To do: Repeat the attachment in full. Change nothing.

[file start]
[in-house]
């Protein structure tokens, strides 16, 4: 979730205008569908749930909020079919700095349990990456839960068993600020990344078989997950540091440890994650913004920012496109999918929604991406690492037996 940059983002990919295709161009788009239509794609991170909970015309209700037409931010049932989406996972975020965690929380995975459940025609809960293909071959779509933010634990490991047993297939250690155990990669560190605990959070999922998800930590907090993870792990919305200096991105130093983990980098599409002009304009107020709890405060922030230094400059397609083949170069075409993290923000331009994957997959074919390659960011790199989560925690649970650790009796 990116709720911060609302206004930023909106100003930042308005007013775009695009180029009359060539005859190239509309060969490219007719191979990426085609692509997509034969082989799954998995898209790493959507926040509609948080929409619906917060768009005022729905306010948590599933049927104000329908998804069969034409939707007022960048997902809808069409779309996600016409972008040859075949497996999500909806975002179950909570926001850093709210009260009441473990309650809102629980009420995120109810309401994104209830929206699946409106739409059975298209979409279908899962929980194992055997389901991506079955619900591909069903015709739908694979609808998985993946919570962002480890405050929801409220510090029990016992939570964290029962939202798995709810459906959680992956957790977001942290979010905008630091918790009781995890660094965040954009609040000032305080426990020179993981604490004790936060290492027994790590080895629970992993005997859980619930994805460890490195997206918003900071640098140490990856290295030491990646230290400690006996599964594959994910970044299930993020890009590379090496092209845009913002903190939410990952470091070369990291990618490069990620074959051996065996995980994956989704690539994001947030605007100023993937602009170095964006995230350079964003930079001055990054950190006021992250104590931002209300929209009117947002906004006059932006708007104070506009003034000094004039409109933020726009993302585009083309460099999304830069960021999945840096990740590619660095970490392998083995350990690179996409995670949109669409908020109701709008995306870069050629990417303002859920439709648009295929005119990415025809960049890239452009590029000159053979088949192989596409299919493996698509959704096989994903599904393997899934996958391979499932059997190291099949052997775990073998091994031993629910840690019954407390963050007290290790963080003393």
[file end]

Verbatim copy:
[in-house]
């Protein structure tokens, strides 16, 4: 979730205008569908749930909020079919700095349990990456839960068993600020990344078989997950540091440890994650913004920012496109999918929604991406690492037996 940059983002990919295709161009788009239509794609991170909970015309209700037409931010049932989406996972975020965690929380995975459940025609809960293909071959779509933010634990490991047993297939250690155990990669560190605990959070999922998800930590907090993870792990919305200096991105130093983990980098599409002009304009107020709890405060922030230094400059397609083949170069075409993290923000331009994957997959074919390659960011790199989560925690649970650790009796 990116709720911060609302206004930023909106100003930042308005007013775009695009180029009359060539005859190239509309060969490219007719191979990426085609692509997509034969082989799954998995898209790493959507926040509609948080929409619906917060768009005022729905306010948590599933049927104000329908998804069969034409939707007022960048997902809808069409779309996600016409972008040859075949497996999500909806975002179950909570926001850093709210009260009441473990309650809102629980009420995120109810309401994104209830929206699946409106739409059975298209979409279908899962929980194992055997389901991506079955619900591909069903015709739908694979609808998985993946919570962002480890405050929801409220510090029990016992939570964290029962939202798995709810459906959680992956957790977001942290979010905008630091918790009781995890660094965040954009609040000032305080426990020179993981604490004790936060290492027994790590080895629970992993005997859980619930994805460890490195997206918003900071640098140490990856290295030491990646230290400690006996599964594959994910970044299930993020890009590379090496092209845009913002903190939410990952470091070369990291990618490069990620074959051996065996995980994956989704690539994001947030605007100023993937602009170095964006995230350079964003930079001055990054950190006021992250104590931002209300929209009117947002906004006059932006708007104070506009003034000094004039409109933020726009993302585009083309460099999304830069960021999945840096990740590619660095970490392998083995350990690179996409995670949109669409908020109701709008995306870069050629990417303002859920439709648009295929005119990415025809960049890239452009590029000159053979088949192989596409299919493996698509959704096989994903599904393997899934996958391979499932059997190291099949052997775990073998091994031993629910840690019954407390963050007290290790963080003393």